"I admit it's ambitious," Ostrom said. "It lays out a research program for the next 15-20 years. A research program that will be central to the Center for the Study of Institutional Diversity"
Anderies and Janssen worked together with ASU colleagues Armando Rodriguez and Oguzhan Cifdaloz from Electrical Engineering on a contribution to the special issue that illustrates the use of methods developed to engineer systems to function well in uncertain environments, such as airplanes dealing with turbulence, to ecosystem management.
Engineers have developed sophisticated techniques to design airplanes, bridges and space shuttles to meet high performance criteria while being robust to disturbances and unanticipated events. There is a cost to be robust, and robust control systems are used to trade off performance and robustness.
“To increase the financial robustness of a family, one may buy life insurance.” Anderies said. “Unfortunately, it is much more difficult buy insurance against the “death” of ecosystems and the critical services they provide.”
The ASU team applies their approach to a standard problem in fishery management and showed that no robust strategies can be developed when there is uncertainty surrounding several key parameters relevant to the management problem. Strikingly, the ability to reduce sensitivity of the performance of the fishery was partitioned among two groups of parameters. That is, policies designed to reduce sensitivity to parameters in one group necessarily lead to increased sensitivity to parameters in the other group. In this way, the robust control approach outlined in the paper can help to inform where to invest research efforts and learning to reduce particular classes of uncertainty in order to design robust management strategies.

Thursday, August 16, 2007

Real crisis in virtual worlds and the need for institutions

A bank in Second Life Ginko has been dissolved creating a loss of 750,000 actual US dollars of it's members. The unregulated world of second life leads to an interesting experiment of the evolution of institutions. At least it becomes clear that also in virtual world institutional arrangements need to be crafted to govern the virtual and real resources.

Tuesday, August 14, 2007

The cover article of Science of July 27 is about the research potential of virtual worlds. It is written by William Sims (!!) Bainbridge, who is a program officer at the National Science Foundation. The argument is that nowadays so many people make use of virtual worlds, especially for entertainment, that it might be a platform to study social, behavioral and economic processes and derive high quality data for large populations. Although this sounds appealing, I have reservations in using this for the study of institutions and many other social phenomena since the population of participants is not a random sample, but a self-selected group of people who like to entertain themselves. Hence the motivations might be quite different if one likes to study how people share common resources.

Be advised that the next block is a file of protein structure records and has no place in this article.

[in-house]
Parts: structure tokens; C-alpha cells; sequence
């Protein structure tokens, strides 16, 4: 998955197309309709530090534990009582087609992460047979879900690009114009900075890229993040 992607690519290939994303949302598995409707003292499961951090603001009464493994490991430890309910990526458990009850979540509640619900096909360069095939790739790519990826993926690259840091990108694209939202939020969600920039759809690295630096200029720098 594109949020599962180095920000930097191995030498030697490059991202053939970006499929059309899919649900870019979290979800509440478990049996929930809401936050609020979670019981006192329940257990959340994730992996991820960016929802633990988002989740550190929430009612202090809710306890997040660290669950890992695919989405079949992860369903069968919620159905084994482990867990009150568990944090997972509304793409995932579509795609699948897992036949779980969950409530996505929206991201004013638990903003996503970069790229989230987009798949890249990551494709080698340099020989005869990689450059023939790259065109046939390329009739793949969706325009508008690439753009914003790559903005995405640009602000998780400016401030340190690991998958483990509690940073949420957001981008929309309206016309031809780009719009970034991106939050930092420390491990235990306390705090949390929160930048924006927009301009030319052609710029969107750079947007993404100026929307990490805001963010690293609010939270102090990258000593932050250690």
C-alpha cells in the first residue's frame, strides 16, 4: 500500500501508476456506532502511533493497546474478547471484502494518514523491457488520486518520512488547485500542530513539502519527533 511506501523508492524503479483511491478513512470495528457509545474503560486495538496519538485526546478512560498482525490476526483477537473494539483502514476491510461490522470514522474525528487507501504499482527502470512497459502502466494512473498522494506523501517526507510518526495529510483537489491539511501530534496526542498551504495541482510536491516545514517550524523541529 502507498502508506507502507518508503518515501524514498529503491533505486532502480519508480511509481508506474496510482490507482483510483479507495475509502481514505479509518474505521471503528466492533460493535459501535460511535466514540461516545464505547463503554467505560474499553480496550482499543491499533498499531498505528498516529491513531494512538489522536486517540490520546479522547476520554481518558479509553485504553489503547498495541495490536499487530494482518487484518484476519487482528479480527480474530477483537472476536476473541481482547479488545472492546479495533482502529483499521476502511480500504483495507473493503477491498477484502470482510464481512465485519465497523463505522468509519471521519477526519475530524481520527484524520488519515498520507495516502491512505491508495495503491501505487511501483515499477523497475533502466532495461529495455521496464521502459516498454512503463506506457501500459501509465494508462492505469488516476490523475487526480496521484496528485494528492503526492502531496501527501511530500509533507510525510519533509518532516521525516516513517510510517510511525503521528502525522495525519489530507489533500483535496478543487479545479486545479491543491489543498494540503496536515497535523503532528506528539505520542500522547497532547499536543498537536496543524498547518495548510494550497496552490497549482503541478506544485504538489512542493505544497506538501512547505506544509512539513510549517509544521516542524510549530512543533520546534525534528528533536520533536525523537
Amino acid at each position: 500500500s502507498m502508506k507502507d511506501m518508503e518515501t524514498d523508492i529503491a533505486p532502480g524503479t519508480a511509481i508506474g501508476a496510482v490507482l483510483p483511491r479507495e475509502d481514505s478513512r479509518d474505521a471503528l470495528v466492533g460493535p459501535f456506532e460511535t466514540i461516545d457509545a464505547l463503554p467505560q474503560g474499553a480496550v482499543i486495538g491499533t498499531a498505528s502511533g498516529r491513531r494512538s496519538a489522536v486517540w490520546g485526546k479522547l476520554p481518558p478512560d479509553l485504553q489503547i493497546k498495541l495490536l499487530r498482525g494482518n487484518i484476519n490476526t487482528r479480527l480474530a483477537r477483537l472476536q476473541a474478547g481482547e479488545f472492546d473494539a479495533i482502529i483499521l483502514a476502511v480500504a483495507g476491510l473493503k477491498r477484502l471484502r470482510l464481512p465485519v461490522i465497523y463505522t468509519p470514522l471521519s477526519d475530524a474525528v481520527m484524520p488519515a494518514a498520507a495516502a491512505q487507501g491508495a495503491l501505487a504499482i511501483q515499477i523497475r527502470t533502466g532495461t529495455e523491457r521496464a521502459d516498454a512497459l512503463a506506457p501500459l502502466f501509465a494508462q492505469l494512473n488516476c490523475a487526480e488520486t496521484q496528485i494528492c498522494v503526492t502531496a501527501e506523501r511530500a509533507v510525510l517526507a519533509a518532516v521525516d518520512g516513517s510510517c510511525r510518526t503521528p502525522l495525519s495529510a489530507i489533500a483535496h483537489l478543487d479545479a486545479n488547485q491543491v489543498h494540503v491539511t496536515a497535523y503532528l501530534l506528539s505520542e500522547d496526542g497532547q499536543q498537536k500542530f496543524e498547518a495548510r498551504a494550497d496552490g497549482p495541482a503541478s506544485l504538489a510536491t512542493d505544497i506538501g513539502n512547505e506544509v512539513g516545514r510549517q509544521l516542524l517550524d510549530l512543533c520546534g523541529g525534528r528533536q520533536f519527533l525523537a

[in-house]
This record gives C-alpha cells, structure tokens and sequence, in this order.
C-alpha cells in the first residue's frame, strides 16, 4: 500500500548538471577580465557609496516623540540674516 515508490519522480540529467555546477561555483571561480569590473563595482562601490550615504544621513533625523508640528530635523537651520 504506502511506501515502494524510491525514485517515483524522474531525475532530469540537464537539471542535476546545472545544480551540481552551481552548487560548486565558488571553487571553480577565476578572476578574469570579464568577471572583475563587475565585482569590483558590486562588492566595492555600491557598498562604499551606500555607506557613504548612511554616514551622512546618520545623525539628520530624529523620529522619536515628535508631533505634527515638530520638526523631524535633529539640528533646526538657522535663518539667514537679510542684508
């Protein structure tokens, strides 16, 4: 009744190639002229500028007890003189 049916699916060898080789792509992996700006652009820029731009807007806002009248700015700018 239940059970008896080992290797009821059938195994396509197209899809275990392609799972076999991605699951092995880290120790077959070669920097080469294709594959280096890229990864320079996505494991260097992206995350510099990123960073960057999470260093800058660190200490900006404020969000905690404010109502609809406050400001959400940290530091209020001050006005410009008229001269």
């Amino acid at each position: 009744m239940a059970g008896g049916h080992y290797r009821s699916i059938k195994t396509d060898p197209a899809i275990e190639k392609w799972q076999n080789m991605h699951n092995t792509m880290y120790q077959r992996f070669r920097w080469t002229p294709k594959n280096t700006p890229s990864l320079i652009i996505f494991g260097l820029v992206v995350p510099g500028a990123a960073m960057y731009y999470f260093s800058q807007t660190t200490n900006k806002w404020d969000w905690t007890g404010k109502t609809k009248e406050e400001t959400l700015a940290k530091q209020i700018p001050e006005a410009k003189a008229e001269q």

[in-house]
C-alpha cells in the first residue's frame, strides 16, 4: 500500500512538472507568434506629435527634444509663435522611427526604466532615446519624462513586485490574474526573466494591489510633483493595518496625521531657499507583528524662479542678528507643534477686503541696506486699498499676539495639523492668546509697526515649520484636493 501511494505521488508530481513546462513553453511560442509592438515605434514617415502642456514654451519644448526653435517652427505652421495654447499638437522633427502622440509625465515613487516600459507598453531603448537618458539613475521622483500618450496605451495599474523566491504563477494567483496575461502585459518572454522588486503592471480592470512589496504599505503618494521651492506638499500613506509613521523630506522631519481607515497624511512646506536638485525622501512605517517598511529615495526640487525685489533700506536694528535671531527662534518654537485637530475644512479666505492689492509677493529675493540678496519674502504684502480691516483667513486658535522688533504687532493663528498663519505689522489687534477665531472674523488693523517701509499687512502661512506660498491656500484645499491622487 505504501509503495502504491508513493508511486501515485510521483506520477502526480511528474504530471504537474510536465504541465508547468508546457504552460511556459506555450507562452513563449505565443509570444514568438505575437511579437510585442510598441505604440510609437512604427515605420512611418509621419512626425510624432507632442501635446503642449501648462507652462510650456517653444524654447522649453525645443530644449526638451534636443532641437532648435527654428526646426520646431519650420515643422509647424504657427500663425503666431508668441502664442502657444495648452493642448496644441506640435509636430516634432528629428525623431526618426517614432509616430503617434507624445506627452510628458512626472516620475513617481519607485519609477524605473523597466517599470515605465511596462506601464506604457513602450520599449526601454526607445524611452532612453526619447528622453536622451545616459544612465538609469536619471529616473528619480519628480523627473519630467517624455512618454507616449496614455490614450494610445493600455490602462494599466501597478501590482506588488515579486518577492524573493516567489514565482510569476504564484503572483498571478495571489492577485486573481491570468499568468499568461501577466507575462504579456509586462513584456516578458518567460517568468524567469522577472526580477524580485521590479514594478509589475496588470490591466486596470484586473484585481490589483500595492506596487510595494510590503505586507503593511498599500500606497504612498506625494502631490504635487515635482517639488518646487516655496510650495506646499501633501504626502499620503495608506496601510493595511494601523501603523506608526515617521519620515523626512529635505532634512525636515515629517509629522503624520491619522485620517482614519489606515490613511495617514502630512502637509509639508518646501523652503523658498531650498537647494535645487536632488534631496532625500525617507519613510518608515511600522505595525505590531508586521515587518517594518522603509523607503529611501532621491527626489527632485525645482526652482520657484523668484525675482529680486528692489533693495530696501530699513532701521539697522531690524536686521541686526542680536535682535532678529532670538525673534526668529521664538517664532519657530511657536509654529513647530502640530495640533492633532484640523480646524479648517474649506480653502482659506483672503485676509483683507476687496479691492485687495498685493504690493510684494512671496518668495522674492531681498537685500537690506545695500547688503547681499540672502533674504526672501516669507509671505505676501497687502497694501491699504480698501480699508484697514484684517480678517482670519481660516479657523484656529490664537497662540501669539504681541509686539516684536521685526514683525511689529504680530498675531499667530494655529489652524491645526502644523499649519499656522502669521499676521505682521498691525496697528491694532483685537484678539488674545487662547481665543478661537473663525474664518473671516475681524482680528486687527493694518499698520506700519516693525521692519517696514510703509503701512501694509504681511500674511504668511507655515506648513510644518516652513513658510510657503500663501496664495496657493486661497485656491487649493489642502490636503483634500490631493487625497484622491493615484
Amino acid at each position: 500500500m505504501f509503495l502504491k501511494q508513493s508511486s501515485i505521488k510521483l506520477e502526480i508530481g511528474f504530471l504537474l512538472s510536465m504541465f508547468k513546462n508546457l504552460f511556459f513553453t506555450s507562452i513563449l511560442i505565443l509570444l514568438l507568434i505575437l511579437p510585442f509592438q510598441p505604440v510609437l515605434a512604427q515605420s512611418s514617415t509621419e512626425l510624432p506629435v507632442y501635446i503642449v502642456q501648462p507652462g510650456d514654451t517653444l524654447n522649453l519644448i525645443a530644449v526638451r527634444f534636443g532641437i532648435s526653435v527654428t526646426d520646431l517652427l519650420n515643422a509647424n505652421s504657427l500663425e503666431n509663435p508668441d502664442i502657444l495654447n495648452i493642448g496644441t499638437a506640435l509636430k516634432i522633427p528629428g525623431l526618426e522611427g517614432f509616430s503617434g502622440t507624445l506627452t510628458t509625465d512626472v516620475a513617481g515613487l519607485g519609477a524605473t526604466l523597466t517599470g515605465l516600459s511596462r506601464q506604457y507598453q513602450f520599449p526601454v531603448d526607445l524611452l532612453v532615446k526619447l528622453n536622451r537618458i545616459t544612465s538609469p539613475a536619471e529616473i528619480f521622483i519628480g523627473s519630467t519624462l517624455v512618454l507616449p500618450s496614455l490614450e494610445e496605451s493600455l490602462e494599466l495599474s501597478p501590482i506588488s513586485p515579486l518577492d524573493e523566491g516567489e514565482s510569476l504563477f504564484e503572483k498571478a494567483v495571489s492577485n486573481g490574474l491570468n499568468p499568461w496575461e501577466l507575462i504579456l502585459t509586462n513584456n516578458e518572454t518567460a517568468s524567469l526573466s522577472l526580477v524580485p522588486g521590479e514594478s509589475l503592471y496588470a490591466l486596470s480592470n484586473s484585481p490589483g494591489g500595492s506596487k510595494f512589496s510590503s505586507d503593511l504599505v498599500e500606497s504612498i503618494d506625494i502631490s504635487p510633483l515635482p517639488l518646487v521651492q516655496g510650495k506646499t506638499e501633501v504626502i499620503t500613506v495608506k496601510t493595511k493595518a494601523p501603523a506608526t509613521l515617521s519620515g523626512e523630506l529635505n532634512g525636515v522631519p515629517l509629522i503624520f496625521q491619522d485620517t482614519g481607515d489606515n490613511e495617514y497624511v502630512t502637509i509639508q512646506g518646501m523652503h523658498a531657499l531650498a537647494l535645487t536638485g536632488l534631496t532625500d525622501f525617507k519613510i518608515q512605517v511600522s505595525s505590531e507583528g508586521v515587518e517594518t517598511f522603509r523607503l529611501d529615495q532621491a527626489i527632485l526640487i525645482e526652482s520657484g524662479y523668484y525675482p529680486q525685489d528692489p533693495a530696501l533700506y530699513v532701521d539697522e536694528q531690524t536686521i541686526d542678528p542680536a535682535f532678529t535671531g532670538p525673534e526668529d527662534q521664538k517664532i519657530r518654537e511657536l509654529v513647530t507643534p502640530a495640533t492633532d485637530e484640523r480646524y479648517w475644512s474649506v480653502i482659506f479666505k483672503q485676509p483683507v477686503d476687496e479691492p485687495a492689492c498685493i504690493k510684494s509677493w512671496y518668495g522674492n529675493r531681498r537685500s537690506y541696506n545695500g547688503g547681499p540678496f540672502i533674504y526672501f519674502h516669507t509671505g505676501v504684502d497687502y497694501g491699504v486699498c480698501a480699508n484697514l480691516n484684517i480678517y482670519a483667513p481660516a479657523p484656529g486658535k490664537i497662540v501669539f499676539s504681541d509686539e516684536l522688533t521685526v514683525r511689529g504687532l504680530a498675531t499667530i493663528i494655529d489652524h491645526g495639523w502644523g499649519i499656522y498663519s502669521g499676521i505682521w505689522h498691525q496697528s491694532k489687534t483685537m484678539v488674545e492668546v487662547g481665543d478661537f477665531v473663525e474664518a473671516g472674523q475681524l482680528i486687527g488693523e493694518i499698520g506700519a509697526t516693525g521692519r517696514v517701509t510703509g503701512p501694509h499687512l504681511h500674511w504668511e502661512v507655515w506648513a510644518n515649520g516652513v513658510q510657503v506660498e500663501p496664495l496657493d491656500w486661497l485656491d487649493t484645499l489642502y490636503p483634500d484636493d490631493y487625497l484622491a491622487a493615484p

Nevertheless, we should look at these developments seriously as it might provide a unique opportunity for the longer term to derive high quality data for large groups. I think this will require somewhat different virtual communities, and goals of the games beyond killing other avatars. At CSID we develop and perform experiments in virtual 2D and 3D environments. Our participant group is a random sample of our data base of undergraduate students at ASU and participants derive monetary incentives (one typically earns about $15-$25 in one hour experiments). I expect we will see in the coming years developments that will combine experimental environments with virtual worlds, but it will take quite some exploration to find out what the best format will be to be useful for testing all kind of social science theories.

cooperation and big brother

for your eys only
Manfred Milinski and Bettina Rockenbach report in a recent perspective article in Science on the impact of feeling being watched on cooperation in social dilemmas. Even when images of eyes are used in the experimental environment, cooperation increases. This effect is used in various artifacts like he totem poles in North America (see picture left).
In field experiments CSID and colleagues are doing in Thailand and Colombia it seems from prelimenary data that Thai communities were more cooperative. Was this caused by the picture of the royal family that is present in each public space in Thailand, including the locations where the experiments were done?

Can we trust avatars?

Kristine Nowak and Christian Rauh of the University of Connecticut wrote an interesting paper where they describe an experiment to test how people perceive the trustworthiness of avatars. Volunteers where chatting and they were represented as avatars with different levels of gender specific representation. The androgynous-looking avatars were perceived as being less credible. The authors make a leap to trustworthiness and argue that human-like avatars are important for representing trustworthy avatars. Doing experiments with just text chat and observing an amazing level of cooperation, I wonder if the authors make too much of a leap. It might be different if people can represent themselves by choosing a certain type of avatar. But here the volunteers might understand that avatars were not necessarily relate to the participants own choices.

Not by genes alone

Has evolution led to humans with hard-wired decision algorithms, or is striking cooperative arrangements in human societies a consequence of cultural processes? This is the main struggle Richerson and Boyd (2005) deal with. Probably humans have derives hard-wired decision making processes when it lived like hunter-gatherers for many millenia. But the rapid changes in organization in the past 10,000 years can be better be explained by transmission of cultural mechanisms. Although Boyd and Richerson have performed a lot of formal modeling in the past, this book synthesize their work without any formal models. They provide a lot of interesting examples of how culture adapt and maladapt. They provide a convincing argument that to understand human societies we need to understand how culture and genes have co-evolved.

Welcome to CSID blog

We are still in the starting phase of building up the Center for the Study of Institutional Diversity but now we have Ann Evans started as our coordinator and have Amber Wutich and Abby York starting in the Fall as new faculty, we are leaping forward. We are using this blog to update you on what is happening with research, news events and other activities relevant to our center.
A nice introduction to what we are investigating is given in a recent presentation of Elinor Ostrom, our Founding Director, during the opening of the Stockholm Resilience Center, May 29.